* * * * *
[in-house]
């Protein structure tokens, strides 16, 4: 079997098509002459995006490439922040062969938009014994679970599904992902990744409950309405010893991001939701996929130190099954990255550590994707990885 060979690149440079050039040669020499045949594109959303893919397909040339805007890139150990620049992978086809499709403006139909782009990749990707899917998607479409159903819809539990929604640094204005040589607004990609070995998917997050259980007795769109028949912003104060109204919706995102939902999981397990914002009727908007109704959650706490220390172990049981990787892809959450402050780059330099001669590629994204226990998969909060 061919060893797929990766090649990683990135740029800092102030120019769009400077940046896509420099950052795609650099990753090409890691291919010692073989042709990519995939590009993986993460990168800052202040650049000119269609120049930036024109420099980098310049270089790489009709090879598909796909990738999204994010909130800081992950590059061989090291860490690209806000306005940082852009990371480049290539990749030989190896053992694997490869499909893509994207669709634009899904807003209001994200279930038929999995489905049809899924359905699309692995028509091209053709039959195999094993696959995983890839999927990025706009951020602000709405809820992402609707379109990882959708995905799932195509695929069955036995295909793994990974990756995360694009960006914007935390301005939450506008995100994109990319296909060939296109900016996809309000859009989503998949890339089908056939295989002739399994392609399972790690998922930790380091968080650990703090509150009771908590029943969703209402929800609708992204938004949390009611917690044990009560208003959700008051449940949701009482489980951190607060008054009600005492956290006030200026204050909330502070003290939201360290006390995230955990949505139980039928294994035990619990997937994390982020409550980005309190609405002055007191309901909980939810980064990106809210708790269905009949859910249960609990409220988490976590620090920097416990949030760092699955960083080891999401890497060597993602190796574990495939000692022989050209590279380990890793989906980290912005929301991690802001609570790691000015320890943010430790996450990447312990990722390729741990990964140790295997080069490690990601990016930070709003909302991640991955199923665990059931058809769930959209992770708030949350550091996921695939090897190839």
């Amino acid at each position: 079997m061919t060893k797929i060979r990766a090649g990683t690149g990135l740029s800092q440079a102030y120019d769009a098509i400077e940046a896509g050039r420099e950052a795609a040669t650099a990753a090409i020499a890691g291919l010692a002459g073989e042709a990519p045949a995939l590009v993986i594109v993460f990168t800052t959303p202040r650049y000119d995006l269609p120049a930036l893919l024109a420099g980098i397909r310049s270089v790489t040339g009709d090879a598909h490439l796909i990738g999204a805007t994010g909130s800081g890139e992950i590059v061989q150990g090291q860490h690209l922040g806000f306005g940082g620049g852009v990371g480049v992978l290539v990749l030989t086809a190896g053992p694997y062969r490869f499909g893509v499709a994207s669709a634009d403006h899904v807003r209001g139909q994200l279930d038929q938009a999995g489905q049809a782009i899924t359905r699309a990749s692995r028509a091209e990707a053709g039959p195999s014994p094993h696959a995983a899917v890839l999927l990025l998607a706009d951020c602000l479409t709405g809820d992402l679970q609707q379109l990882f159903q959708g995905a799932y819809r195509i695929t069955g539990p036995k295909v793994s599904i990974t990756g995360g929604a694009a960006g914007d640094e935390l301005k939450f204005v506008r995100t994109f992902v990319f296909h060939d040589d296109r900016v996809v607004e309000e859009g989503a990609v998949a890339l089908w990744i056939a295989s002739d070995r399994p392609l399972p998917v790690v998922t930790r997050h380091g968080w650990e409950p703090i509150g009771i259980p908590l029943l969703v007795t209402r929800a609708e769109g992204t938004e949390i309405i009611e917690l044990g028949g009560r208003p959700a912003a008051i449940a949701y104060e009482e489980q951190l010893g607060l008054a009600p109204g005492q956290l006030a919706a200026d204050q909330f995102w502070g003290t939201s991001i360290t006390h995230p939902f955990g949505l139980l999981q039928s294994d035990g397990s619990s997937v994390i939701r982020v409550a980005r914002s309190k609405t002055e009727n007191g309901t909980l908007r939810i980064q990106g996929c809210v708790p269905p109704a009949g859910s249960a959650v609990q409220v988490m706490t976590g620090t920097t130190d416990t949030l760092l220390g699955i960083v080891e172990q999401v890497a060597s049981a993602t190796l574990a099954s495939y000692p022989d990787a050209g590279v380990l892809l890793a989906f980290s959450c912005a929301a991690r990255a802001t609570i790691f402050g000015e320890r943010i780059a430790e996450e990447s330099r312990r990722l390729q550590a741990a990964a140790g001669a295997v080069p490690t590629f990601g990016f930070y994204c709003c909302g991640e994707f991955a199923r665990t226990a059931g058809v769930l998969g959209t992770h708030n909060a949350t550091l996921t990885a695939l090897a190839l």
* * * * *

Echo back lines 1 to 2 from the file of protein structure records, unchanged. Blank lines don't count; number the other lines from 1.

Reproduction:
[in-house]
């Protein structure tokens, strides 16, 4: 079997098509002459995006490439922040062969938009014994679970599904992902990744409950309405010893991001939701996929130190099954990255550590994707990885 060979690149440079050039040669020499045949594109959303893919397909040339805007890139150990620049992978086809499709403006139909782009990749990707899917998607479409159903819809539990929604640094204005040589607004990609070995998917997050259980007795769109028949912003104060109204919706995102939902999981397990914002009727908007109704959650706490220390172990049981990787892809959450402050780059330099001669590629994204226990998969909060 061919060893797929990766090649990683990135740029800092102030120019769009400077940046896509420099950052795609650099990753090409890691291919010692073989042709990519995939590009993986993460990168800052202040650049000119269609120049930036024109420099980098310049270089790489009709090879598909796909990738999204994010909130800081992950590059061989090291860490690209806000306005940082852009990371480049290539990749030989190896053992694997490869499909893509994207669709634009899904807003209001994200279930038929999995489905049809899924359905699309692995028509091209053709039959195999094993696959995983890839999927990025706009951020602000709405809820992402609707379109990882959708995905799932195509695929069955036995295909793994990974990756995360694009960006914007935390301005939450506008995100994109990319296909060939296109900016996809309000859009989503998949890339089908056939295989002739399994392609399972790690998922930790380091968080650990703090509150009771908590029943969703209402929800609708992204938004949390009611917690044990009560208003959700008051449940949701009482489980951190607060008054009600005492956290006030200026204050909330502070003290939201360290006390995230955990949505139980039928294994035990619990997937994390982020409550980005309190609405002055007191309901909980939810980064990106809210708790269905009949859910249960609990409220988490976590620090920097416990949030760092699955960083080891999401890497060597993602190796574990495939000692022989050209590279380990890793989906980290912005929301991690802001609570790691000015320890943010430790996450990447312990990722390729741990990964140790295997080069490690990601990016930070709003909302991640991955199923665990059931058809769930959209992770708030949350550091996921695939090897190839």